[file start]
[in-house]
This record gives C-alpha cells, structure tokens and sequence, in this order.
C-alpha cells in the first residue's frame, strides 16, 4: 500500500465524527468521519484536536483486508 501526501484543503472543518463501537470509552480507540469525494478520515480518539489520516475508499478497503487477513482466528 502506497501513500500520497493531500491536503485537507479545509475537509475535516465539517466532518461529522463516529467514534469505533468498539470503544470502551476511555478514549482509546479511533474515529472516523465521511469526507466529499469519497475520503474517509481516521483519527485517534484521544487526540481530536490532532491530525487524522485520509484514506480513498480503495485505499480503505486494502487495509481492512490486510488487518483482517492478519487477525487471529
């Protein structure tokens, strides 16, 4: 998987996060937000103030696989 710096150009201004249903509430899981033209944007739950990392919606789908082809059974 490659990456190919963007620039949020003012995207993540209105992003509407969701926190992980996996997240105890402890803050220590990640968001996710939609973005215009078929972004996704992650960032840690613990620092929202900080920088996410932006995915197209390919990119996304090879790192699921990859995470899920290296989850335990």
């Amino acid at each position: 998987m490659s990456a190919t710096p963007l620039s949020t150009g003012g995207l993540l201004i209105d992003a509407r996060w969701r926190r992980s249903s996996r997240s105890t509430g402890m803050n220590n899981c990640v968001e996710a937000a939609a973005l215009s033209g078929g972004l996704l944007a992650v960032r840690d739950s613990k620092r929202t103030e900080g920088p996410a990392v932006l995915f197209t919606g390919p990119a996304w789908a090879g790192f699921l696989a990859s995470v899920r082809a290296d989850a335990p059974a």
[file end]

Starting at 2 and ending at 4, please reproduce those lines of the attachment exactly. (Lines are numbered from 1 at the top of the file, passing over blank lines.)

This record gives C-alpha cells, structure tokens and sequence, in this order.
C-alpha cells in the first residue's frame, strides 16, 4: 500500500465524527468521519484536536483486508 501526501484543503472543518463501537470509552480507540469525494478520515480518539489520516475508499478497503487477513482466528 502506497501513500500520497493531500491536503485537507479545509475537509475535516465539517466532518461529522463516529467514534469505533468498539470503544470502551476511555478514549482509546479511533474515529472516523465521511469526507466529499469519497475520503474517509481516521483519527485517534484521544487526540481530536490532532491530525487524522485520509484514506480513498480503495485505499480503505486494502487495509481492512490486510488487518483482517492478519487477525487471529
């Protein structure tokens, strides 16, 4: 998987996060937000103030696989 710096150009201004249903509430899981033209944007739950990392919606789908082809059974 490659990456190919963007620039949020003012995207993540209105992003509407969701926190992980996996997240105890402890803050220590990640968001996710939609973005215009078929972004996704992650960032840690613990620092929202900080920088996410932006995915197209390919990119996304090879790192699921990859995470899920290296989850335990």